From the Elektra One electric airplane to Siemens’ plug-in hybrid aircraft, we’ve been seeing a lot of eco-friendly airplanes lately. While we love any airplane that doesn’t spew massive amounts of carbon emissions, the fact is that most planes are still gas-guzzling beasts, which is why search giant Google has teamed up with NASA to sponsor the NASA Centennial Challenge competition (a.k.a. the Green Flight Challenge). Google is working with aircraft technology research group CAFE Foundation to find a winning design that shows emission-free flights are not only practical, but entirely possible. The first place team will take home a whopping $1.3 million, the largest ever in civilian aviation.

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The Green Flight Challenge was first announced back in 2009. Qualifying aircraft designs must be able to fly 200 miles in under two hours, and achieve the equivalent of 1 gallon of gas per passenger. Thirteen teams are registered for the competition, and seven of the designs are electric, three are hybrids, one runs on ethanol, and another runs on bio-diesel. They range in size from the smallest (spanning 16.7 feet) to the largest (at 69 feet). We’ve covered several of the planes, like the Elektra One by PC Aero and the e-Genius electric glider, right here on Inhabitat.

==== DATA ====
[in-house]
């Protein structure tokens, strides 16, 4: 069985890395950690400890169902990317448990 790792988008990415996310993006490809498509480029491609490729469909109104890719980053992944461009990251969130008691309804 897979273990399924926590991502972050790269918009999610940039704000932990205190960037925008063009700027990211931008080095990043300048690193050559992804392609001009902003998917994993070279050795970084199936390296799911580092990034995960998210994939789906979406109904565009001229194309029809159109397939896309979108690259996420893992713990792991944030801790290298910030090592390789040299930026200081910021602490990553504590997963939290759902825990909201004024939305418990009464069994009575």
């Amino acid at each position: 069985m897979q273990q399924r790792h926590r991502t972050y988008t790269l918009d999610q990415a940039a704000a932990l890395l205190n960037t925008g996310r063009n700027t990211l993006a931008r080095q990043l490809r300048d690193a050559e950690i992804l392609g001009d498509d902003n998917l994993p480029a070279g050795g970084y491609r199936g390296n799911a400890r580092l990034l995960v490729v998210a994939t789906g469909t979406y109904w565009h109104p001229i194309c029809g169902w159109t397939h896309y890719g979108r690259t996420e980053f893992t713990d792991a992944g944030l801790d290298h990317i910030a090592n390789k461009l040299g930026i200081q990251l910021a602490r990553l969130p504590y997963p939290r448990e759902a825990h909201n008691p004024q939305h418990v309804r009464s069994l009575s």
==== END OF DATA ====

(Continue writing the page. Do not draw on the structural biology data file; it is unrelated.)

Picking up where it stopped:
The planes’ batteries will be recharged with geothermal energy from geo-thermal fields in the Mayacama Mountains North of Santa Rosa at the CAFE Flight Test Center’s first-ever Electric Aircraft Charging Station, which will be sponsored by Google. Prototypes of all of the designs will be shown to the public at the Google Green Flight Challenge Exposition hosted by NASA at the Moffett Field-NASA Ames Research Center on October 3.

The first place team will take home $1.3 million in prize money, and the four runners up will also receive cash prizes. There will also be a prize awarded to the best biofuel airplane and the quietest airplane. If you’re interested in attending the challenge exposition, tickets will soon be available for purchase on the CAFE Foundation’s website.

+ Green Flight Challenge

Via Treehugger